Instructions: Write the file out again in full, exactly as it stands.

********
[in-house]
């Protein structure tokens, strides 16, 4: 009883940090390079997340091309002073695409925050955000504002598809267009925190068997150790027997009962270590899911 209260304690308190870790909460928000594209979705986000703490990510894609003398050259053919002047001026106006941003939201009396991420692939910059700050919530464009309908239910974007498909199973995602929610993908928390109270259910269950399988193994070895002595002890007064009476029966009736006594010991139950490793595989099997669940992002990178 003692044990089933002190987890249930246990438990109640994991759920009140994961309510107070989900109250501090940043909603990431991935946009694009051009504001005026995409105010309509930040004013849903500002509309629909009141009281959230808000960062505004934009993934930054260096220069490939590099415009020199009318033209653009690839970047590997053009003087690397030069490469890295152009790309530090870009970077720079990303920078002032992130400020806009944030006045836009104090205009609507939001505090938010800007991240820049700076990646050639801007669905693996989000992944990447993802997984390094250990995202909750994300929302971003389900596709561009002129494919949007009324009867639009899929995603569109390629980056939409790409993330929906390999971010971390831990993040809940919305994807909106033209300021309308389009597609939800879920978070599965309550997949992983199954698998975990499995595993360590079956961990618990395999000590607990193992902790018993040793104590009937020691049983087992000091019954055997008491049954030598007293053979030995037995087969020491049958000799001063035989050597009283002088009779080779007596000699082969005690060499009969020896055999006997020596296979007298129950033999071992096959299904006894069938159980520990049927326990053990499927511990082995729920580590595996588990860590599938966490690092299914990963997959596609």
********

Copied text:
[in-house]
């Protein structure tokens, strides 16, 4: 009883940090390079997340091309002073695409925050955000504002598809267009925190068997150790027997009962270590899911 209260304690308190870790909460928000594209979705986000703490990510894609003398050259053919002047001026106006941003939201009396991420692939910059700050919530464009309908239910974007498909199973995602929610993908928390109270259910269950399988193994070895002595002890007064009476029966009736006594010991139950490793595989099997669940992002990178 003692044990089933002190987890249930246990438990109640994991759920009140994961309510107070989900109250501090940043909603990431991935946009694009051009504001005026995409105010309509930040004013849903500002509309629909009141009281959230808000960062505004934009993934930054260096220069490939590099415009020199009318033209653009690839970047590997053009003087690397030069490469890295152009790309530090870009970077720079990303920078002032992130400020806009944030006045836009104090205009609507939001505090938010800007991240820049700076990646050639801007669905693996989000992944990447993802997984390094250990995202909750994300929302971003389900596709561009002129494919949007009324009867639009899929995603569109390629980056939409790409993330929906390999971010971390831990993040809940919305994807909106033209300021309308389009597609939800879920978070599965309550997949992983199954698998975990499995595993360590079956961990618990395999000590607990193992902790018993040793104590009937020691049983087992000091019954055997008491049954030598007293053979030995037995087969020491049958000799001063035989050597009283002088009779080779007596000699082969005690060499009969020896055999006997020596296979007298129950033999071992096959299904006894069938159980520990049927326990053990499927511990082995729920580590595996588990860590599938966490690092299914990963997959596609």